These days, many college kids may have the option to open a credit card in their own name despite more government regulations designed to prevent them from doing so, and that can pose serious problems for young adults across the country.
A study conducted last year at the University of Alabama found some correlation between a lack of knowledge of how credit cards work and increased risky behavior on such an account, and many experts have since noted that this may be a growing concern, according to a report from the Wall Street Journal. That's because sizable credit card balances, when added to other debt obligations that many students face, can put them in a serious financial hole soon after they graduate.
In fact, the study found that those who have minimal credit card knowledge - based on a quiz containing very basic questions about account management - are twice as likely as those with even middling knowledge to max out their cards, the report said. Further, they are also more likely to engage in risky borrowing behaviors such as taking out a cash advance or letting the account fall into delinquency. Of course, those who have middling knowledge were also more likely to do all these things than those whose level of understanding of how credit card accounts work was highest.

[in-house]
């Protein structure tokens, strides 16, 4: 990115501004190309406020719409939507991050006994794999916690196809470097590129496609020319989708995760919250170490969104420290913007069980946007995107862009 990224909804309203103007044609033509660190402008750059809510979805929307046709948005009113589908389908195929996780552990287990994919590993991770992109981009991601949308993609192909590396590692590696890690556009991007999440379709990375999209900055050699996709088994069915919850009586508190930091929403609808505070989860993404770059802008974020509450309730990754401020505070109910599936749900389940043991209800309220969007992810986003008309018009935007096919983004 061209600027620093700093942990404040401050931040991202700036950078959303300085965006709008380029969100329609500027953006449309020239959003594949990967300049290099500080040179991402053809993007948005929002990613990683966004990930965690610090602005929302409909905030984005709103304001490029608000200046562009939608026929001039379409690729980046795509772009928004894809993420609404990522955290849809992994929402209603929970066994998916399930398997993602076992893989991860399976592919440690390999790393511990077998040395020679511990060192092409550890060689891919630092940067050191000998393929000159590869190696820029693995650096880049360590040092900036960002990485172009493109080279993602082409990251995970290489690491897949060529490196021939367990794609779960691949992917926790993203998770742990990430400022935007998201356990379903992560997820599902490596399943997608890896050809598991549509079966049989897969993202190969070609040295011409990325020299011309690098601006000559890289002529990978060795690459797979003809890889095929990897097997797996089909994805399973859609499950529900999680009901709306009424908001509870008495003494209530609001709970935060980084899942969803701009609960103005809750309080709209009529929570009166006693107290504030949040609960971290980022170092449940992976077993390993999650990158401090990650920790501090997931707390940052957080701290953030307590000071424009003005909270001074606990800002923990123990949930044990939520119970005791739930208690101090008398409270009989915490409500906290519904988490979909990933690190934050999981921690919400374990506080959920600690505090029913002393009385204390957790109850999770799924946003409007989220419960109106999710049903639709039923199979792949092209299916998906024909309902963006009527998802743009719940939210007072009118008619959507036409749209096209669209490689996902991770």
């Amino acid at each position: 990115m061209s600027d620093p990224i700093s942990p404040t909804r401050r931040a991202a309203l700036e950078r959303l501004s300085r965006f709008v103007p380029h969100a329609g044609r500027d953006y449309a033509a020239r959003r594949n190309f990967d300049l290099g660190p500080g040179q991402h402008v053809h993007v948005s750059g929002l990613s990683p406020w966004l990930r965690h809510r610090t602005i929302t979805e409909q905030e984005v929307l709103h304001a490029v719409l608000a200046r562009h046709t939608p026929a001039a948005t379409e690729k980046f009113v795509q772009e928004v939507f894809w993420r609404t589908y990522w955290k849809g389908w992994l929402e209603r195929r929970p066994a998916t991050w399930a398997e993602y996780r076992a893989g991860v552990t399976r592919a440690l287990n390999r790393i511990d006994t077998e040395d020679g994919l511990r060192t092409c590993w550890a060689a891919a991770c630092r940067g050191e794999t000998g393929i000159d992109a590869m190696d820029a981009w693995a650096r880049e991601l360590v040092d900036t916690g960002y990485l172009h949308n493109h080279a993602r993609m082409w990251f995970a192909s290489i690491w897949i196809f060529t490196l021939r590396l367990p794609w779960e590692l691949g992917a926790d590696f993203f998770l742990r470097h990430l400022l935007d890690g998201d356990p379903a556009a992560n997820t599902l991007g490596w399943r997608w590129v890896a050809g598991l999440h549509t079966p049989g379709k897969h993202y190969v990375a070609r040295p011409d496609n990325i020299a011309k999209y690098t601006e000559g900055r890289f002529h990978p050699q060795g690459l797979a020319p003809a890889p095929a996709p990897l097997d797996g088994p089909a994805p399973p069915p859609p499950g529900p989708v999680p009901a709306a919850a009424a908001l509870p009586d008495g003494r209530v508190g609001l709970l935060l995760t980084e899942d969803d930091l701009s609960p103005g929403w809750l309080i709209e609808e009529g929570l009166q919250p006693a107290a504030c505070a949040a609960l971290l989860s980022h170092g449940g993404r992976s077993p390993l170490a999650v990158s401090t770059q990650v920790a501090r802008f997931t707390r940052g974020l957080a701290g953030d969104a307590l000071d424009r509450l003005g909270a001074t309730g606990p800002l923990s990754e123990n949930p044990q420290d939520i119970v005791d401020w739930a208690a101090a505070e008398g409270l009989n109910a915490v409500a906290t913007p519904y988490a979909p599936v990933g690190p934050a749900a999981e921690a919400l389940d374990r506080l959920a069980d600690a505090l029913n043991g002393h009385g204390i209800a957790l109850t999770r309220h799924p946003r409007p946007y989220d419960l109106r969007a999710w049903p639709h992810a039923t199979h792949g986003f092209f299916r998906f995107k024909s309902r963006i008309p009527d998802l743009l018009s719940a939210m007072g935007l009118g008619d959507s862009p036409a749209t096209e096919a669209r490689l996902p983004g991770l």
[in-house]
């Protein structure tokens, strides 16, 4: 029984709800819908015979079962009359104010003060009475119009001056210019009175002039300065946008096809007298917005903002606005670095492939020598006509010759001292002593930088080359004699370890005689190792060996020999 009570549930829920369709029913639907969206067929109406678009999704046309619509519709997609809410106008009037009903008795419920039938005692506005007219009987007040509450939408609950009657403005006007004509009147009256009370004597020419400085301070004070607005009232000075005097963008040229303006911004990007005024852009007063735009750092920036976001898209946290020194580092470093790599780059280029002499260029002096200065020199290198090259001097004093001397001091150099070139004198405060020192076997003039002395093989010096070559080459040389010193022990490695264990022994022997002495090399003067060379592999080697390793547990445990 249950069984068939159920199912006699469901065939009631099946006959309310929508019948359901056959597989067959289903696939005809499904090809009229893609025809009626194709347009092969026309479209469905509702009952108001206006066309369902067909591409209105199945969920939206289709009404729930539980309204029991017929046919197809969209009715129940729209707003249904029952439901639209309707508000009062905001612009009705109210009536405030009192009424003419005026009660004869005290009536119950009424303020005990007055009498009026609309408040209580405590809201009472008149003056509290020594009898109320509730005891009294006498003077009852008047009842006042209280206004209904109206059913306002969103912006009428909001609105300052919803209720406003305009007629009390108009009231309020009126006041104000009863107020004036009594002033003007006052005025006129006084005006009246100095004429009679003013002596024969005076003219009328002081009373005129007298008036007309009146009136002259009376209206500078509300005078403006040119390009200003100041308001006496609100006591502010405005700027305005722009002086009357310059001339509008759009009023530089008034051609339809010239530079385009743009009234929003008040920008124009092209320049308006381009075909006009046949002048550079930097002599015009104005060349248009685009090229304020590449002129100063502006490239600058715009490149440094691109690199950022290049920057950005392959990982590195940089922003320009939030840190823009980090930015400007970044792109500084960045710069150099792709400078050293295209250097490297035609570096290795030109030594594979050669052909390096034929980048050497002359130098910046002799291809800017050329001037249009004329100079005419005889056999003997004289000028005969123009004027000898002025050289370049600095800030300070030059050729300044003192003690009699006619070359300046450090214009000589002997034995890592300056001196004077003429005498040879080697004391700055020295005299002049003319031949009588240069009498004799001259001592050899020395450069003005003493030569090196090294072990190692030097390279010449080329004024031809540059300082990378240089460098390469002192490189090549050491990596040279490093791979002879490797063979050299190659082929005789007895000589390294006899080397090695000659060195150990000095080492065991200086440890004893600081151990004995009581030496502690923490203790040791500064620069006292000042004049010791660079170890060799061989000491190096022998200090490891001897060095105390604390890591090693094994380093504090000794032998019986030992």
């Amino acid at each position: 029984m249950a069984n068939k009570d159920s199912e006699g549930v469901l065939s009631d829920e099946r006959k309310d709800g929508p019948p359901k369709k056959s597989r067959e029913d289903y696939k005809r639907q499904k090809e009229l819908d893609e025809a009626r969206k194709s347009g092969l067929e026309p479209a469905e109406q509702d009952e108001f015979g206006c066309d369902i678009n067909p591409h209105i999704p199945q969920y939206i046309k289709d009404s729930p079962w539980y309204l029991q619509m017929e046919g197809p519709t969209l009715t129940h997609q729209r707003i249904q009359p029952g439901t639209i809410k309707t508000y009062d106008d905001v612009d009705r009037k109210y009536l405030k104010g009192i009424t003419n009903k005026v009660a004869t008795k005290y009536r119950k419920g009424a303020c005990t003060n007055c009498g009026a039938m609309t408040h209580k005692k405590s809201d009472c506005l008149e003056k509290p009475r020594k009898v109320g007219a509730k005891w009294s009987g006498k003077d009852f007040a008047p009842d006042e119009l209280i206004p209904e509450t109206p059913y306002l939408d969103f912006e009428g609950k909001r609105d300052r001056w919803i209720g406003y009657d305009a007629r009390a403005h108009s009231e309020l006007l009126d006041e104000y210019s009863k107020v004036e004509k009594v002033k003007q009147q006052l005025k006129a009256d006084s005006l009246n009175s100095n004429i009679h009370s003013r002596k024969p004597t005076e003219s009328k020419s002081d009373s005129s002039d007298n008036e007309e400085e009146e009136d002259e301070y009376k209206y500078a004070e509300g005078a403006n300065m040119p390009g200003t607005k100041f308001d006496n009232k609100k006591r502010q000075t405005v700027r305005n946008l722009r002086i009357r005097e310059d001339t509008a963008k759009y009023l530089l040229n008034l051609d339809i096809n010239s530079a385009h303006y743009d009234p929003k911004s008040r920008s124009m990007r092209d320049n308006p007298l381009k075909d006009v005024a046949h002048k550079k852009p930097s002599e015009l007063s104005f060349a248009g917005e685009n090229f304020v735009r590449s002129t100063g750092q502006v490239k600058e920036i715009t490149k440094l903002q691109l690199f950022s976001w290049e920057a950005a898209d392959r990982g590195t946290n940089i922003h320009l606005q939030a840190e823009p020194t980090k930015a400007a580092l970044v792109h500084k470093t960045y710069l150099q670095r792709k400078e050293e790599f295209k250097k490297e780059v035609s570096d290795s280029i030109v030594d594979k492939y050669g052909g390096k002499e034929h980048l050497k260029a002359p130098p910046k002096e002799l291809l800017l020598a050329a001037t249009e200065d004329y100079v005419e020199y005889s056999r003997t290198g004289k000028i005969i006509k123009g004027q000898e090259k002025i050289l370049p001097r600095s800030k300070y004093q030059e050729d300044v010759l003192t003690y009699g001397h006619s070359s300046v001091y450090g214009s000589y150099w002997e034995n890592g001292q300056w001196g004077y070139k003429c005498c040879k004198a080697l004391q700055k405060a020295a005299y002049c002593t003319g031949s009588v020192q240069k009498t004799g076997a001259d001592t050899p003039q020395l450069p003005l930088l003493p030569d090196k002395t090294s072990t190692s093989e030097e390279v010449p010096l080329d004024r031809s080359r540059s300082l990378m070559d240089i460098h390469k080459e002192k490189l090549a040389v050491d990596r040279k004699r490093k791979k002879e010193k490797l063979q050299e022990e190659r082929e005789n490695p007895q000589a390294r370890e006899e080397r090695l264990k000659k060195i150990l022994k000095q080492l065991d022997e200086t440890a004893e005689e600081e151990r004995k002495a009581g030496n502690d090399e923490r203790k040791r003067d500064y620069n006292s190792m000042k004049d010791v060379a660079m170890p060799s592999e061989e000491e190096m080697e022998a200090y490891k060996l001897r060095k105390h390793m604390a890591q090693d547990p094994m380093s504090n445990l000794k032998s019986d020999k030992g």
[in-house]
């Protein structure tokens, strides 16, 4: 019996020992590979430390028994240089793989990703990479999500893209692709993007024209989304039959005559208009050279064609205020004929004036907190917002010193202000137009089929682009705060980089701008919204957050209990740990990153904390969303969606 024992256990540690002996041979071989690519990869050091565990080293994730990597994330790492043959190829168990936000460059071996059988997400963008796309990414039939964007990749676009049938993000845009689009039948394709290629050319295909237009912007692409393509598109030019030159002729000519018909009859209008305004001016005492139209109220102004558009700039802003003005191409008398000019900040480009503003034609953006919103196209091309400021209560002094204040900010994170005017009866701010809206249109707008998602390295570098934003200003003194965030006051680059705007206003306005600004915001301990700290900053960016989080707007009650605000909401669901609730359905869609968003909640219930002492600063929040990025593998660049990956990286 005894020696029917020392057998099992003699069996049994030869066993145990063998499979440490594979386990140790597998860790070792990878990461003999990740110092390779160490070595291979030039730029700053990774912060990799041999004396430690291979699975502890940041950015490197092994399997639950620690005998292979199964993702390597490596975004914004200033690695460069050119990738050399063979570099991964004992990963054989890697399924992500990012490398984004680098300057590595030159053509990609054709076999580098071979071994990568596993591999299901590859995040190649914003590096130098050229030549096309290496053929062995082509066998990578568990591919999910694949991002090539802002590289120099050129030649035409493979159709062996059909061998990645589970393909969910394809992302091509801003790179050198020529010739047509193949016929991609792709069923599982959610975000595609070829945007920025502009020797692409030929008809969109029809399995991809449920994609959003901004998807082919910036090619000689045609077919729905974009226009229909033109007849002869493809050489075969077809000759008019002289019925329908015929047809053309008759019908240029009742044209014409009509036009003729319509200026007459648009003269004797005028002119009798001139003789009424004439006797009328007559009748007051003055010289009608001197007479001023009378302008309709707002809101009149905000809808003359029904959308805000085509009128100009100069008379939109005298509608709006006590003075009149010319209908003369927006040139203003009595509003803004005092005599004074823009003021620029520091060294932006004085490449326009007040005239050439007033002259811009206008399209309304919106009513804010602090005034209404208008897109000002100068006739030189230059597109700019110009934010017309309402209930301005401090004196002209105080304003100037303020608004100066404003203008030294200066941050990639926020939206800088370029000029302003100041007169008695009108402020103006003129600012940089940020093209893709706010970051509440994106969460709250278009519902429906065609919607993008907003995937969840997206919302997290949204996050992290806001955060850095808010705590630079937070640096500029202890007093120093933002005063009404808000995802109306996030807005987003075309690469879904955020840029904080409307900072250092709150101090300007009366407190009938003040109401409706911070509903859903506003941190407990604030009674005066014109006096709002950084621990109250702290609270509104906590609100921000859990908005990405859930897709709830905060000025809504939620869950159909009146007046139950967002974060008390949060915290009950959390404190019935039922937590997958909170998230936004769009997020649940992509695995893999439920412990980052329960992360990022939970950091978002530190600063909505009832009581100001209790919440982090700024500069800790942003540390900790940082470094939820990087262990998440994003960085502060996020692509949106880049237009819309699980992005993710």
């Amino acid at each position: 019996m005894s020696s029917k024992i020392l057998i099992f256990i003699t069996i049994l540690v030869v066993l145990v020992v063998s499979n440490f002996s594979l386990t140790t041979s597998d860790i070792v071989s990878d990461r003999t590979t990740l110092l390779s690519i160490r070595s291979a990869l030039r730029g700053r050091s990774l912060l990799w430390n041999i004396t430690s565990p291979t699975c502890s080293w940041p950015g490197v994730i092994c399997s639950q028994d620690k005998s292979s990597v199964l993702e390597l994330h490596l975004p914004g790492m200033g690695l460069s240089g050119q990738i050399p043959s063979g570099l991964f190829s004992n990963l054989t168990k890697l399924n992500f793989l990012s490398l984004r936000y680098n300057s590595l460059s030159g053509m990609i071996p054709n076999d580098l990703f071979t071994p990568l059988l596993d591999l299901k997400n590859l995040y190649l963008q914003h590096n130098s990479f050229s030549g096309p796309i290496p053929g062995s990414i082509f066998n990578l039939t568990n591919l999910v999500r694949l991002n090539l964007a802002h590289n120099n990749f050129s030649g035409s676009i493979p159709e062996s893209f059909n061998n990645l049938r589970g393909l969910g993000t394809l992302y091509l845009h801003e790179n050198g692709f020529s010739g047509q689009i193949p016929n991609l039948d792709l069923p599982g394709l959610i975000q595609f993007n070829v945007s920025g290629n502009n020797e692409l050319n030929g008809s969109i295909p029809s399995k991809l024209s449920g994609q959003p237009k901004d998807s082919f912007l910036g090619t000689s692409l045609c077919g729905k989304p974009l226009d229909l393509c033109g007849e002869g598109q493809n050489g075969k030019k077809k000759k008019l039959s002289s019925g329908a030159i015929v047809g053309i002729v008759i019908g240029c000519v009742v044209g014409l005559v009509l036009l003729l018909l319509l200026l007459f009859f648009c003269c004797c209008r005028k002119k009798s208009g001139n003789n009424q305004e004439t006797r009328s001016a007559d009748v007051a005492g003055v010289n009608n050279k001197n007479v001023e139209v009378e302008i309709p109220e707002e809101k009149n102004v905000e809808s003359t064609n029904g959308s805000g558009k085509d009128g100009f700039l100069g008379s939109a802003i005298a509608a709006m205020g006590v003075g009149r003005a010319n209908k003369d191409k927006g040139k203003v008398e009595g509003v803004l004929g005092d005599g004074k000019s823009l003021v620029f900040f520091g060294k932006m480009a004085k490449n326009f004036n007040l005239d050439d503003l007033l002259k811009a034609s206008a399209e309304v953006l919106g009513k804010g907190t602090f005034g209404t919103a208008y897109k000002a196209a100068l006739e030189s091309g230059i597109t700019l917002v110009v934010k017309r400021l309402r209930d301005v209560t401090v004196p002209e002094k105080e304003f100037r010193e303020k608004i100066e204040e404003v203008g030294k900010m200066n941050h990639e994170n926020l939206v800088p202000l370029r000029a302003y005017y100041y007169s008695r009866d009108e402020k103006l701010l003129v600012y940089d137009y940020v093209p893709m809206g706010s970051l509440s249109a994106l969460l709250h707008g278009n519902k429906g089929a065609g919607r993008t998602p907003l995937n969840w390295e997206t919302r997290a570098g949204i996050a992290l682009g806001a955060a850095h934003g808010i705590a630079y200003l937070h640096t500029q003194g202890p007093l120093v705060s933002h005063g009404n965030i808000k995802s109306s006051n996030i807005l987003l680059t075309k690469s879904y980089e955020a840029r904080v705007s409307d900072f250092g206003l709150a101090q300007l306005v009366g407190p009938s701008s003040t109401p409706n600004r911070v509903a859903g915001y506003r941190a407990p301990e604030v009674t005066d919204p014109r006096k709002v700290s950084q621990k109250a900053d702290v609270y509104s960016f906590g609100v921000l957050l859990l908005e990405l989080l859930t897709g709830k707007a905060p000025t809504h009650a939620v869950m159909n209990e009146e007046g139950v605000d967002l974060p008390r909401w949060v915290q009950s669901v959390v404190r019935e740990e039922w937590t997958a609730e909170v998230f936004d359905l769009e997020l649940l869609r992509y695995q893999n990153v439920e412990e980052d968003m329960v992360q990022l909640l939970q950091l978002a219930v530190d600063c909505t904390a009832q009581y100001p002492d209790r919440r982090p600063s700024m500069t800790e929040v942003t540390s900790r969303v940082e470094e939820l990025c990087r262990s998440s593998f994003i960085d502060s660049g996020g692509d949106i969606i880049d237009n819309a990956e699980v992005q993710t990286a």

The problem, experts say, may simply be that kids aren't imparted the right kind of knowledge before being given access to adult accounts, the report said. In the past, many have called for high schools and colleges to make financial education as much a part of the required curriculum as math or science.
"You see healthy campus initiatives about eating right and alcohol abuse," Cliff Rob, who conducted the study and is now an associate professor of financial planning at Kansas State University, told the newspaper. "We talk about grade stress and social stress. But there's rarely a component of financial health and stress. What about the financial stress students are facing right now? What about the stress of coming out of school with $60,000 in debt?"
Statistics show that between credit card balances, education financing obligations and perhaps even car payments, many college students graduate with tens of thousands of dollars in debt to their names. This can be extremely problematic for many young adults who may have hoped to become financially independent relatively quickly after they leave school.
The Credit Card Accountability, Responsibility and Disclosure Act of 2009 made it more difficult for those under the age of 21 to obtain a credit card on their own, as they now have to either have an adult co-signer on the account or provide proof they can afford it themselves. However, some have expressed concern that the requirements for proving adequate income are not stringent enough, and may lead some students to having access to accounts they can't afford.